Going to see the Natural; and Bonds

We just got word that we’re getting treated to another dispatch tonight in Cincinnati. We’re going to get to see Barry Bonds play this season, probably days before he breaks the all-time homerun record. We’re also expecting to see Josh Hamilton play, because there is a right hander on the hill for the Giants in the person of Matt Morris. We were pissed because the last time we went, we didn’t get to see him play. Hopefully this Pete Mackanin will learn to play Josh every day, against lefties and righties.

Bronson Arroyo takes the hill for Cincinnati. It’s been a rough go for Arroyo thus far this season as he’s just 2-9. It’s been a rough go for every Cincinnati pitcher save Aaron Harang.

Oh and we don’t link stuff that won’t be a good link forever very often, but we simply have to on this one:

‘I’m proof that hope is never lost’: Josh Hamilton’s story in his own words. (ESPN the Magazine)

An exerpt, and some reasoning as to why he’s our boy:

And now, as I stand on the green grass of a major league outfield or walk to the batter’s box with people cheering for me, I repeatedly ask myself one simple question: How did I get here from there?

I’ve been in the big leagues as a member of the Cincinnati Reds for half a season, but I still find myself taking off my cap between pitches and taking a good look around. The uniform, the ballparks, the fans — it doesn’t seem real. How am I here? It makes no sense to anybody, and I feel almost guilty when I have to tell people, over and over, that I can’t answer that one simple question.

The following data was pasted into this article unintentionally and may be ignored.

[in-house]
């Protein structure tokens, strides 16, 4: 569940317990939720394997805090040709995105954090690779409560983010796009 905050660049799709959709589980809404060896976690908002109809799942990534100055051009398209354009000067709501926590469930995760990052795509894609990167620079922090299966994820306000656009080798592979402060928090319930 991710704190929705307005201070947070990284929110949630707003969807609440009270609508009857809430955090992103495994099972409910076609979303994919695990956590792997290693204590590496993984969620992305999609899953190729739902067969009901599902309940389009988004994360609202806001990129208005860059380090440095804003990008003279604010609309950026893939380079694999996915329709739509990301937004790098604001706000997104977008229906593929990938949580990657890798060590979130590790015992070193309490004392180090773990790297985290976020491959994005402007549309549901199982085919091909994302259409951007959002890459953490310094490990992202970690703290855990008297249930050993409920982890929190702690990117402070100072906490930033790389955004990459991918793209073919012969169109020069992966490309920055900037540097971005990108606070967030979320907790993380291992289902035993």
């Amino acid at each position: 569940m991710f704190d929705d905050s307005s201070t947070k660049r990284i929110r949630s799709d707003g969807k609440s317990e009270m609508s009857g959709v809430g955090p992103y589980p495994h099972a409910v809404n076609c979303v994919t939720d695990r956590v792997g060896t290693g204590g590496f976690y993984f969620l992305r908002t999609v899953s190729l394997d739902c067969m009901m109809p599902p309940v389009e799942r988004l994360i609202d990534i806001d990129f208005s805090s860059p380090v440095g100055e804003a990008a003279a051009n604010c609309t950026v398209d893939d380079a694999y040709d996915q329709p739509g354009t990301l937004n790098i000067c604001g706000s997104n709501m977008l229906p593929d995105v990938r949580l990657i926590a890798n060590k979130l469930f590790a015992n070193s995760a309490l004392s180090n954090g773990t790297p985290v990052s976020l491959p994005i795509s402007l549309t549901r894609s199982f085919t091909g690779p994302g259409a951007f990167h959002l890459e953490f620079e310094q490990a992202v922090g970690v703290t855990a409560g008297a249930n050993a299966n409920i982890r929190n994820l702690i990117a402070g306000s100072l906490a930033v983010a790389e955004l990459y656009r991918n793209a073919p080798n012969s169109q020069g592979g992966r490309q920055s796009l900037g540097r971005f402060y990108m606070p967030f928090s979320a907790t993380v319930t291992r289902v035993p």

I go to sleep every night with a clear mind and a clear conscience. Every day, I walk into an immaculate clubhouse with 10 TVs and all the food I can eat, a far cry from the rat-infested hellholes of my user past. I walk to my locker and change into a perfectly clean and pressed uniform that someone else hung up for me. I grab a bat and a glove and walk onto a beautifully manicured field to play a game for a living.

How am I here? I can only shrug and say, “It’s a God thing.” It’s the only possible explanation. There’s a reason my prayers weren’t answered during those dark, messed-up nights I spent scared out of my mind. There’s a reason I have this blessed and unexpected opportunity to play baseball and tell people my story.